Independent and Dependent Events
In our page about Probability Theory we briefly explained that the probability of an event occurring (say, rolling a three on a dice), is equal to the number of ways that that event can happen (in this case, one), divided by the total number of possible events in the given scenario (in this case, six). So, the probability of rolling a three is one divided by six, or 0.1667. The ways of working out the probability of an event depend heavily on whether or not the events are independent or dependent – but what exactly is meant by this?
The difference between independent and dependent events
An independent event is one whose outcome is not based on the outcome of another event, and one whose outcome does not affect the outcome of another event, whereas a dependent event is the opposite of an independent event in that its outcome does affect, or is affected by, the outcome of another event.
As an example of independent events: if we have two dice (see the mathematics of craps for more info on dice mathematics) and we roll them both, the value that is rolled on the first dice is not influenced by the value that is rolled on the second dice, and the first dice’s value also does not play a role in determining the value on the second dice. Another example of independent events is two throws of the same coin – the probability of the second throw landing on heads or tails is always 0.5 (in other words, 1 in 2), regardless of whether the first throw landed on heads or tails. The mathematics of poker largely involve dependant events, since the number of cards from which to draw decreases every time a card is dealt, meaning that the probability of drawing a certain card from the deck increases for each time that that card is not dealt.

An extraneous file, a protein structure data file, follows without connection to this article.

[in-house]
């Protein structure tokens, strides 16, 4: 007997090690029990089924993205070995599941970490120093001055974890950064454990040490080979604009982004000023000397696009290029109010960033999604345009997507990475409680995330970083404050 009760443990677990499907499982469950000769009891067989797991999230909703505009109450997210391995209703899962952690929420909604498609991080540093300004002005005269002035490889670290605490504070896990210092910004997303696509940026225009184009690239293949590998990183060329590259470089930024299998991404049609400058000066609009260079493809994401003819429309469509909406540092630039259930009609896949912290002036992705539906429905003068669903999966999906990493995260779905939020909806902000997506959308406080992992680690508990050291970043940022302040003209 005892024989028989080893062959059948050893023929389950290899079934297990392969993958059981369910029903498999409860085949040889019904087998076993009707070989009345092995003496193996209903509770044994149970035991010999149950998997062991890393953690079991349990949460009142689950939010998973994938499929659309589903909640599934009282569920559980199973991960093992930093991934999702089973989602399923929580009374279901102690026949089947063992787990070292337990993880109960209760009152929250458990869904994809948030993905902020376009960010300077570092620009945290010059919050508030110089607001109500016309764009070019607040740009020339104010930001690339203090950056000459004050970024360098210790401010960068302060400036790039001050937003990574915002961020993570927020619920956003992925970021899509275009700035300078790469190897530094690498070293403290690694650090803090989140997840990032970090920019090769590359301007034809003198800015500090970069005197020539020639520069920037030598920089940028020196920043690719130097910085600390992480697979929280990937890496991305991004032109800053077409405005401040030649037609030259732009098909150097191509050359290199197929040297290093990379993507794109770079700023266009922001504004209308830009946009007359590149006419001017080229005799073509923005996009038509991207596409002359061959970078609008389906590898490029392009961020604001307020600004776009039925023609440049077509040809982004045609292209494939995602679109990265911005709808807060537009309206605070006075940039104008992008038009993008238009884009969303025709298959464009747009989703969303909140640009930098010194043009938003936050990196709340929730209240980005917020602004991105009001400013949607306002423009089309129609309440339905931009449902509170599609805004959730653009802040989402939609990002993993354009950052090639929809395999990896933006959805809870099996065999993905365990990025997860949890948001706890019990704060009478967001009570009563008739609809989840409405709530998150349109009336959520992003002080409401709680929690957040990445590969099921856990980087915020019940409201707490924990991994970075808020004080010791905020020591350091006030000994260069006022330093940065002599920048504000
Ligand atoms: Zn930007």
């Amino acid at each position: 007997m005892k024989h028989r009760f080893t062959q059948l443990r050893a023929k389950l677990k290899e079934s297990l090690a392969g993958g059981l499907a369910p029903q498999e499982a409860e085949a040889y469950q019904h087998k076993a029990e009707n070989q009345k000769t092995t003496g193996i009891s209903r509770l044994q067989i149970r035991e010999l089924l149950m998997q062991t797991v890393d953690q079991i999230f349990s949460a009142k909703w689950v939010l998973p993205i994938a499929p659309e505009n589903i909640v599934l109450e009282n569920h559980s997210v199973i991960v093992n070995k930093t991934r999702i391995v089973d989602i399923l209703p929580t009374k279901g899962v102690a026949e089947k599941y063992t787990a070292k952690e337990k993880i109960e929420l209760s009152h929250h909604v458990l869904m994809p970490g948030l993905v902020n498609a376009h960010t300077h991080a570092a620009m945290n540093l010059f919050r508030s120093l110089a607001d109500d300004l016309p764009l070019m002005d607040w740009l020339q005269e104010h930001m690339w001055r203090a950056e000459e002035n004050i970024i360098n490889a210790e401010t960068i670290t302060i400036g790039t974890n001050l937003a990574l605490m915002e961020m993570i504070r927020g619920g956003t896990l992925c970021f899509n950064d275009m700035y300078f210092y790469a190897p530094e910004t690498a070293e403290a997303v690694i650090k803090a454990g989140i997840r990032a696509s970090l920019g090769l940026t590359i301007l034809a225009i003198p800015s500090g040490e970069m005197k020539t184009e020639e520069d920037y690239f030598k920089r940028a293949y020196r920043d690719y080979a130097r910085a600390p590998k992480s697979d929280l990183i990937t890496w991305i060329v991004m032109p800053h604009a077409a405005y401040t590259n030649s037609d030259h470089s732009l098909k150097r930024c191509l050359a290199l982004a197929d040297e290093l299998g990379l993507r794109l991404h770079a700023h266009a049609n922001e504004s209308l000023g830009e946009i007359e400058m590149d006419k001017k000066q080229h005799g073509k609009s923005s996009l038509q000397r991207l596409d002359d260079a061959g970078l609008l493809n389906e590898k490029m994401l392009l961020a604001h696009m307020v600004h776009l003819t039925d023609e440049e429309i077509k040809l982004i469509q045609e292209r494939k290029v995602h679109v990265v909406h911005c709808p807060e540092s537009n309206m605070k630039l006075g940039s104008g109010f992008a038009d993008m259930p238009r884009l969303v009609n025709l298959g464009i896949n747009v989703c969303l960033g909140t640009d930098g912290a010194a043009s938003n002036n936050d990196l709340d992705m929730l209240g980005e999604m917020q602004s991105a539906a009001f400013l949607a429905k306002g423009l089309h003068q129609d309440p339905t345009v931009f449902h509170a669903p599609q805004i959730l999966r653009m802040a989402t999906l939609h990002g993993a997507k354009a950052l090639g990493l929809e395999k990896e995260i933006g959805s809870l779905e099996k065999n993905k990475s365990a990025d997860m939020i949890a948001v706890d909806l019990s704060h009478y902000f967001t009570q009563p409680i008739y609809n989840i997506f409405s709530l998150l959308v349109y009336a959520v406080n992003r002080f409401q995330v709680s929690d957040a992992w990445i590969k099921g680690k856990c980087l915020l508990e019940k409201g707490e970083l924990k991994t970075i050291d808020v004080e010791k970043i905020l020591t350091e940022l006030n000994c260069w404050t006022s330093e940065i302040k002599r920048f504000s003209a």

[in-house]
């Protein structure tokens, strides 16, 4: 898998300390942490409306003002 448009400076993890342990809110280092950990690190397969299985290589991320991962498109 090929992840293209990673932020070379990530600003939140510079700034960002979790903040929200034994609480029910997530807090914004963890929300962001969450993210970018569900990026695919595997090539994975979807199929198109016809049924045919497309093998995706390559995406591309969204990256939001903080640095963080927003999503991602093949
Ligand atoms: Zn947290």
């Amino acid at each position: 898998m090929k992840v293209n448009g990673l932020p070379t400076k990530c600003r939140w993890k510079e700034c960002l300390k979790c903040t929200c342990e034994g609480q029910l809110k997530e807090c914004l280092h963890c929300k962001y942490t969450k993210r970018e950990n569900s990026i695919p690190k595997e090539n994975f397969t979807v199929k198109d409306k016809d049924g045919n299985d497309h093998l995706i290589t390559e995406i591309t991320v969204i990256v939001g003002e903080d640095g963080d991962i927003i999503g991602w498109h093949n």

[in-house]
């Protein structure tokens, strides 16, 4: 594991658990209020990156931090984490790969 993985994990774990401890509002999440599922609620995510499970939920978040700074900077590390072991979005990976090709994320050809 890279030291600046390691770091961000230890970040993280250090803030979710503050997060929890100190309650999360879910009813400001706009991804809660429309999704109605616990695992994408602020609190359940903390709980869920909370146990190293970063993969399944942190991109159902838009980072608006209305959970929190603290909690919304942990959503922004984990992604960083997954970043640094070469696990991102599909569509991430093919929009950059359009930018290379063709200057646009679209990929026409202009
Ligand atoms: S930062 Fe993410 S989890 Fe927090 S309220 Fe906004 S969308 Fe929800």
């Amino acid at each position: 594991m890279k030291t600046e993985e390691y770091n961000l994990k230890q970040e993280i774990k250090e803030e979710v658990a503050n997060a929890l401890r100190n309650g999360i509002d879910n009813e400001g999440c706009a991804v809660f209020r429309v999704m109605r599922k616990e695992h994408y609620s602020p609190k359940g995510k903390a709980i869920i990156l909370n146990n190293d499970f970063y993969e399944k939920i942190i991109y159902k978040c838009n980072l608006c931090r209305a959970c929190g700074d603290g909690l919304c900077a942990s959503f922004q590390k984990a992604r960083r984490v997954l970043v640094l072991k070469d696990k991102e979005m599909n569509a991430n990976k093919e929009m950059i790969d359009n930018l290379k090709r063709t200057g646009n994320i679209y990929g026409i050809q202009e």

The probability of two independent events occurring at the same time (dice) or consecutively (two throws of one coin) is the probability of those events multiplied with each other. So with the dice, where the probability of throwing any value is 0.1667, we can work out that the probability of, for example, throwing a 3 on the one dice and a 4 on the other is 0.1667 x 0.1667 = 0.027. With the coins, the probability of throwing a heads and then a tails would be 0.5 x 0.5 = 0.25 (i.e. a one in four chance).
An example of a scenario where independent events apply in gambling is the lottery. People often think that if they stick with a certain set of numbers for long enough, the chances of those numbers coming up improve with each time that they don’t come up. This is not true, as each lottery draw is an independent event – that is, previous lottery draws have no influence on subsequent lottery draws. Thus, if you’re planning on winning the lottery, your chances are the same regardless of whether you choose new numbers each week or if you stick with the same set of numbers!